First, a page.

With final autopsy results reportedly expected as early as the end of this week, the mystery surrounding the June 25 death of pop icon [artist id="1102"]Michael Jackson[/artist] could soon be solved. On Monday, The Associated Press reported that Jackson's personal physician, Dr. Conrad Murray, administered a dose of the powerful anesthetic Diprivan, the drug authorities believe killed the singer, according to a law-enforcement source.
TMZ reported that during an interview with police two days after Jackson's death, Murray himself told Los Angeles Police Department detectives that he had given the intravenously administered drug to his client hours before his passing. Citing unnamed multiple law enforcement sources, the site claims that Murray allegedly hooked Jackson up to an IV drip of the drug — typically used for sedation during medical procedures in doctor's offices or hospitals — and either wasn't paying attention, fell asleep or left the room when the singer's heart stopped beating. TMZ also reported that there was no EKG machine or pulse oximeter found in Jackson's home, though those machines are usually used to monitor the pulse of a patient being administered Propofol (also known as Diprivan).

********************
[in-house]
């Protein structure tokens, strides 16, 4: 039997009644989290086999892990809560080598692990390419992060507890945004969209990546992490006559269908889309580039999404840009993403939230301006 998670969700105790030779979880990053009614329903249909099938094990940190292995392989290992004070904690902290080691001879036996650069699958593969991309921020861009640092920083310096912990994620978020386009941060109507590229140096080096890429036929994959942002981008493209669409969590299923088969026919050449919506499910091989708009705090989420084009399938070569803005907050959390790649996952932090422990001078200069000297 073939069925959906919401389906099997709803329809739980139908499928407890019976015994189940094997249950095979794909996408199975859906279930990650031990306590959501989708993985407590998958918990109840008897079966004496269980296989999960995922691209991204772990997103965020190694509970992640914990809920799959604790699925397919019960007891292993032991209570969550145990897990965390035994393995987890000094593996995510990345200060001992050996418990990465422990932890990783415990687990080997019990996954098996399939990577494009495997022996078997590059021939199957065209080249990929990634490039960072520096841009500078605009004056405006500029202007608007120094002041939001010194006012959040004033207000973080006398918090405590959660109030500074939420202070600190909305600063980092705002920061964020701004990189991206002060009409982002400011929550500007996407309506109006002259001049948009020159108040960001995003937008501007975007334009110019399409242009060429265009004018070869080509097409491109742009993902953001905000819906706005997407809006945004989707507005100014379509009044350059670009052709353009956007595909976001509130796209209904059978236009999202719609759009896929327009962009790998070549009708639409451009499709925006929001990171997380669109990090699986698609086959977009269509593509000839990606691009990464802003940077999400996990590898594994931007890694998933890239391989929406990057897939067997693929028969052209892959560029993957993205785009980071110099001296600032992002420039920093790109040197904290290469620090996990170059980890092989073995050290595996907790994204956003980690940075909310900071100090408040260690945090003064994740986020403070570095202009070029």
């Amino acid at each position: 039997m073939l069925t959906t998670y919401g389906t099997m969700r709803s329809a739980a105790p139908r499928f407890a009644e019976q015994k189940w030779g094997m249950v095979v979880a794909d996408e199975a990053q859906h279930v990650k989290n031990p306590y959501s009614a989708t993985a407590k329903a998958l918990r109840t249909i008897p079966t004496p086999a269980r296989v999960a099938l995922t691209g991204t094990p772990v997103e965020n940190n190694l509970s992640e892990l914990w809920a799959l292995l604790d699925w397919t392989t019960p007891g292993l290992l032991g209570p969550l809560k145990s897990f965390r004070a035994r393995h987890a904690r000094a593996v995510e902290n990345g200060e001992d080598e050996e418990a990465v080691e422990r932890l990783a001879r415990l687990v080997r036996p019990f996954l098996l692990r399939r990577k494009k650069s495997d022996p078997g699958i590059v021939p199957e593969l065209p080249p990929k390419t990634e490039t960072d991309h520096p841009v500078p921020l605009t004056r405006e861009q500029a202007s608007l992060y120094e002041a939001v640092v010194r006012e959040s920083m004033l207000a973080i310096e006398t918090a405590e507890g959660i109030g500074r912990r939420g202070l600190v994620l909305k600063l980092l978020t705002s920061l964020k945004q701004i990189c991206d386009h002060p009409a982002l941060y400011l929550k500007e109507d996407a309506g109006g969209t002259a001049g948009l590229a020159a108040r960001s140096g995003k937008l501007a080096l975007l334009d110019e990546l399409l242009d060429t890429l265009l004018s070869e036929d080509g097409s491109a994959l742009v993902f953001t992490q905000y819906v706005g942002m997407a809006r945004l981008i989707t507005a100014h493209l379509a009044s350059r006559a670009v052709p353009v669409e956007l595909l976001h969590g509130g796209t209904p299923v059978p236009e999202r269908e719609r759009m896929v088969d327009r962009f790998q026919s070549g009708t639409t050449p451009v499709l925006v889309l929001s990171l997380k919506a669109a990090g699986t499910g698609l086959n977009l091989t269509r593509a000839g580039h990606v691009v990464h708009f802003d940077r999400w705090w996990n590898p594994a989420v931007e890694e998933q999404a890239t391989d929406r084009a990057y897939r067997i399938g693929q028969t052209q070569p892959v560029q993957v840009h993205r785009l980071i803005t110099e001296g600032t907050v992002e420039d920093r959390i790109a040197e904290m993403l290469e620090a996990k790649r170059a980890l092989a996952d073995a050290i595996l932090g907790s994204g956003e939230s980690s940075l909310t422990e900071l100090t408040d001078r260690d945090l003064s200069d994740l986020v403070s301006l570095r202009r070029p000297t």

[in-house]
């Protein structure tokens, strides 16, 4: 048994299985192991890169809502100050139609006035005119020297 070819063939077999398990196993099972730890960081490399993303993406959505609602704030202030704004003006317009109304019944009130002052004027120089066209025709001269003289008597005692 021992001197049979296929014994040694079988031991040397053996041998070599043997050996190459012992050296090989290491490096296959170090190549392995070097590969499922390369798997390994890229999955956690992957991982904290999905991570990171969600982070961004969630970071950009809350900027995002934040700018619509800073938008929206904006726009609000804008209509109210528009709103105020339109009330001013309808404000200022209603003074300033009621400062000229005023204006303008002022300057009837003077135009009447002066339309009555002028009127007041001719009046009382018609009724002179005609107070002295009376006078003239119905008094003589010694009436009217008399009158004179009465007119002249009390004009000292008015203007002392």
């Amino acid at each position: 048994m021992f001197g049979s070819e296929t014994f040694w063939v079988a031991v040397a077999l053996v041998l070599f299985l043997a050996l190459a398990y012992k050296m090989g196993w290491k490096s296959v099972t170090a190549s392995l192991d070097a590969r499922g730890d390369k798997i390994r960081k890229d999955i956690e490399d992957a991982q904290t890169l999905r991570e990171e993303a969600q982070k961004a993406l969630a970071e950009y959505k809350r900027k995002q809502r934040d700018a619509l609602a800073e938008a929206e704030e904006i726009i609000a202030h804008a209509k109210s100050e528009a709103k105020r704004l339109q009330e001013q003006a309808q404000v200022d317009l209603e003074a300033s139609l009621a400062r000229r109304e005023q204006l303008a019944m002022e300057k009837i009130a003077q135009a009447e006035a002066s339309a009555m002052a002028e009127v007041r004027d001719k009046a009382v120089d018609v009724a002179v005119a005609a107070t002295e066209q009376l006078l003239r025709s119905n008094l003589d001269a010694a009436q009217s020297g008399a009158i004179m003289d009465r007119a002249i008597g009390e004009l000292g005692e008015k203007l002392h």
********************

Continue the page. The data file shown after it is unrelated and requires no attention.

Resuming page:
According to the Los Angeles Times, Murray has been described in court papers as the subject of a manslaughter investigation into Jackson's death, and last week officials carted away evidence from the doctor's Houston office and a nearby storage locker in connection with their manslaughter probe.
In a statement released on Monday, Murray's lawyer, Edward Chernoff, responded to the AP story about his client's alleged administration of Diprivan to Jackson. "It's a waste of time responding to all these timed 'leaks' from 'anonymous' sources," Chernoff wrote. "I feel like a horse swatting flies. Everyone needs to take a breath and wait for these long delayed toxicology results. I have no doubt they want to make a case — for goodness sakes, it's Michael Jackson! But things tend to shake out when all the facts are made known, and I'm sure that will happen here as well."
Chernoff has said in the past that his client is a witness in the investigation and not a suspect and that he never administered or prescribed any medications that could have killed Jackson, 50. The attorney has referred specifically to OxyContin and Demerol as drugs his client didn't dispense, but has made no claims about whether Murray gave Jackson Diprivan. A spokesperson for Chernoff could not be reached for further comment at press time and representatives from the LAPD and Los Angeles County Coroner's office have repeatedly declined requests to comment on the ongoing investigation.
Should the Jackson investigation officially turn into a manslaughter case — no charges have been filed to date — prosecutors would have to provide clear evidence that his doctor, or other health care providers, acted in a reckless or negligent manner, thereby causing the singer's death.
On Monday, coroner's office chief investigator Craig Harvey said he expected to release the final results of the autopsy on Jackson this week.